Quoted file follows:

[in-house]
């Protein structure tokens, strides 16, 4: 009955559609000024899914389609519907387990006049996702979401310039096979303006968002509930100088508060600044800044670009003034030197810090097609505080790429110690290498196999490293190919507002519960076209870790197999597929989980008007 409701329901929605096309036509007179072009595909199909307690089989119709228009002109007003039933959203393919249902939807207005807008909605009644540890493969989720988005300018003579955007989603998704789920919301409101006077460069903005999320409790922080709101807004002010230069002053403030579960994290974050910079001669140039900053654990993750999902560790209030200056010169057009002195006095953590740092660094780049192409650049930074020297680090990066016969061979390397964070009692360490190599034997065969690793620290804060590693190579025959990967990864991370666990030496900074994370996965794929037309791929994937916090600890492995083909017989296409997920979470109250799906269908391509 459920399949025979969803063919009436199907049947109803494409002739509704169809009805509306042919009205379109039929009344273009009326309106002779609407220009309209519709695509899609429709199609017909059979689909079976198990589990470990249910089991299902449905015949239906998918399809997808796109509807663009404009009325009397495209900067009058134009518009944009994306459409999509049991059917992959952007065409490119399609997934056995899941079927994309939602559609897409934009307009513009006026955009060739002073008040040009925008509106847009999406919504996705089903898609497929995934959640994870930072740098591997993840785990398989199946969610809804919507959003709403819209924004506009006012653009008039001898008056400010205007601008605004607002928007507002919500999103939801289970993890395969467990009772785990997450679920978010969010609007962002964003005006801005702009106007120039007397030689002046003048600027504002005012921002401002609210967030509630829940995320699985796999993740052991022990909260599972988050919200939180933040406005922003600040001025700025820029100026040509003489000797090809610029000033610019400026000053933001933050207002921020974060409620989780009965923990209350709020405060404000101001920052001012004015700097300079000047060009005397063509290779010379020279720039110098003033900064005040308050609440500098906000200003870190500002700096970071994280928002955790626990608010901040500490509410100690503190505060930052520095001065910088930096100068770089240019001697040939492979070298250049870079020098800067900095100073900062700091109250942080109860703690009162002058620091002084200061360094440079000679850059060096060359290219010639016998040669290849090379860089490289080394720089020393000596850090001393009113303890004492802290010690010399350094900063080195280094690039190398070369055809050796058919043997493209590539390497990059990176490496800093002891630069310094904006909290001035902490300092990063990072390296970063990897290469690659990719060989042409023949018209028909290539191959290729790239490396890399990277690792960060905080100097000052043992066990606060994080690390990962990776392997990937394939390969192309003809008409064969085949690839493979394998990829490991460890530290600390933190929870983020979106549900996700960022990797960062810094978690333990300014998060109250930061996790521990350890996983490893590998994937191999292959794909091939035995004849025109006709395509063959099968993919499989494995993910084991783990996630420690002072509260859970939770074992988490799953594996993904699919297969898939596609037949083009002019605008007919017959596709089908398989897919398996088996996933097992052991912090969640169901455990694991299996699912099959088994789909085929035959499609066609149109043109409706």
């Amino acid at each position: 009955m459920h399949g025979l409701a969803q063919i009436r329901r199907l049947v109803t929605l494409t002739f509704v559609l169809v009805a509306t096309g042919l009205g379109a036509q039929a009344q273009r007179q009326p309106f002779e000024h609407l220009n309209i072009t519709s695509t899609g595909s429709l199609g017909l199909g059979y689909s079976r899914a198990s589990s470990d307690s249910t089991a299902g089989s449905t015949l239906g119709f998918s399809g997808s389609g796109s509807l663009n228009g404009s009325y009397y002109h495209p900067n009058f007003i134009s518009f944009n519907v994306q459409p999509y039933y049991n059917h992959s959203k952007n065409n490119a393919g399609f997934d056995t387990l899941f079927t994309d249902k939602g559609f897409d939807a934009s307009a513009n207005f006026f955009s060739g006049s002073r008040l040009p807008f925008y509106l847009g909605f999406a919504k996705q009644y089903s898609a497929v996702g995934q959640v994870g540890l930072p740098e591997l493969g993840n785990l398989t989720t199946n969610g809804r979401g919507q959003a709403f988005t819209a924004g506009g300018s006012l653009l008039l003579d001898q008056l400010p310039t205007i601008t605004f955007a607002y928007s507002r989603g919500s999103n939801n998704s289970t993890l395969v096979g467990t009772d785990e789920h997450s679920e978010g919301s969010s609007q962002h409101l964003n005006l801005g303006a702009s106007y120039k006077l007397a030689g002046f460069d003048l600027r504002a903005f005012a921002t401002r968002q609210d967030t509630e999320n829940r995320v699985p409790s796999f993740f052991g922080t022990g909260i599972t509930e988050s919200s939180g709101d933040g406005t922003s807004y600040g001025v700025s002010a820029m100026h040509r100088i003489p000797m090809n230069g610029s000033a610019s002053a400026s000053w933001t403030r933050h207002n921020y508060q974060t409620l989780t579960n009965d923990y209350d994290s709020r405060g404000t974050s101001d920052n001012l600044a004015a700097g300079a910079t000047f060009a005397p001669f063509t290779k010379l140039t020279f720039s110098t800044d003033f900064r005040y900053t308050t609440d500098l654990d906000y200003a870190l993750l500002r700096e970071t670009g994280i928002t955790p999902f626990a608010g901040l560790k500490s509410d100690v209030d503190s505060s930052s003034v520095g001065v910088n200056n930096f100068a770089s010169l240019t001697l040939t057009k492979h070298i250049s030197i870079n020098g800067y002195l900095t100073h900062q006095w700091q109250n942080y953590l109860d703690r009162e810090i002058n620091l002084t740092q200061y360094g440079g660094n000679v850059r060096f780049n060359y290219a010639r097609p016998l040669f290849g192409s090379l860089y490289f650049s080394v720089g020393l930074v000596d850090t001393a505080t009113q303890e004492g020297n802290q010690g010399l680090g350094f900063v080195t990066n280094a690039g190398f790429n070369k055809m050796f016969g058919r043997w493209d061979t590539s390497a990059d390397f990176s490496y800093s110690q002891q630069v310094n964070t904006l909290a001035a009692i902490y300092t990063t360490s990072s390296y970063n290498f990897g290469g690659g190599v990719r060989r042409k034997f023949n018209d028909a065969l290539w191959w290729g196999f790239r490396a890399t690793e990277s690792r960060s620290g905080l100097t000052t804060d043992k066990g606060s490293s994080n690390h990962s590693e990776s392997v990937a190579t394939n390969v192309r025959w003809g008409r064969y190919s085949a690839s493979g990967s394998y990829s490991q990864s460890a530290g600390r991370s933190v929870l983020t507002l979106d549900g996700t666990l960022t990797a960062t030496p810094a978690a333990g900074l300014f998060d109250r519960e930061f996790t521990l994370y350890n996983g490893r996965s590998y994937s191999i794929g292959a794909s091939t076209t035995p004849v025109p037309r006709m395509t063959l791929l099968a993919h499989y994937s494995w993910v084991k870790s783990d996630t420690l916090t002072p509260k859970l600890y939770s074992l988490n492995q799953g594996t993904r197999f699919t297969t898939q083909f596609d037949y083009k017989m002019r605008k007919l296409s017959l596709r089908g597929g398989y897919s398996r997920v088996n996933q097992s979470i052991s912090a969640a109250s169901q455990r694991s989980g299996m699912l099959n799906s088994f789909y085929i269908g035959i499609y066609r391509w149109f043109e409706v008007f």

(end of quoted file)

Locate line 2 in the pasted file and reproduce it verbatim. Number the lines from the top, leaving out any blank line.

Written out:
């Protein structure tokens, strides 16, 4: 009955559609000024899914389609519907387990006049996702979401310039096979303006968002509930100088508060600044800044670009003034030197810090097609505080790429110690290498196999490293190919507002519960076209870790197999597929989980008007 409701329901929605096309036509007179072009595909199909307690089989119709228009002109007003039933959203393919249902939807207005807008909605009644540890493969989720988005300018003579955007989603998704789920919301409101006077460069903005999320409790922080709101807004002010230069002053403030579960994290974050910079001669140039900053654990993750999902560790209030200056010169057009002195006095953590740092660094780049192409650049930074020297680090990066016969061979390397964070009692360490190599034997065969690793620290804060590693190579025959990967990864991370666990030496900074994370996965794929037309791929994937916090600890492995083909017989296409997920979470109250799906269908391509 459920399949025979969803063919009436199907049947109803494409002739509704169809009805509306042919009205379109039929009344273009009326309106002779609407220009309209519709695509899609429709199609017909059979689909079976198990589990470990249910089991299902449905015949239906998918399809997808796109509807663009404009009325009397495209900067009058134009518009944009994306459409999509049991059917992959952007065409490119399609997934056995899941079927994309939602559609897409934009307009513009006026955009060739002073008040040009925008509106847009999406919504996705089903898609497929995934959640994870930072740098591997993840785990398989199946969610809804919507959003709403819209924004506009006012653009008039001898008056400010205007601008605004607002928007507002919500999103939801289970993890395969467990009772785990997450679920978010969010609007962002964003005006801005702009106007120039007397030689002046003048600027504002005012921002401002609210967030509630829940995320699985796999993740052991022990909260599972988050919200939180933040406005922003600040001025700025820029100026040509003489000797090809610029000033610019400026000053933001933050207002921020974060409620989780009965923990209350709020405060404000101001920052001012004015700097300079000047060009005397063509290779010379020279720039110098003033900064005040308050609440500098906000200003870190500002700096970071994280928002955790626990608010901040500490509410100690503190505060930052520095001065910088930096100068770089240019001697040939492979070298250049870079020098800067900095100073900062700091109250942080109860703690009162002058620091002084200061360094440079000679850059060096060359290219010639016998040669290849090379860089490289080394720089020393000596850090001393009113303890004492802290010690010399350094900063080195280094690039190398070369055809050796058919043997493209590539390497990059990176490496800093002891630069310094904006909290001035902490300092990063990072390296970063990897290469690659990719060989042409023949018209028909290539191959290729790239490396890399990277690792960060905080100097000052043992066990606060994080690390990962990776392997990937394939390969192309003809008409064969085949690839493979394998990829490991460890530290600390933190929870983020979106549900996700960022990797960062810094978690333990300014998060109250930061996790521990350890996983490893590998994937191999292959794909091939035995004849025109006709395509063959099968993919499989494995993910084991783990996630420690002072509260859970939770074992988490799953594996993904699919297969898939596609037949083009002019605008007919017959596709089908398989897919398996088996996933097992052991912090969640169901455990694991299996699912099959088994789909085929035959499609066609149109043109409706």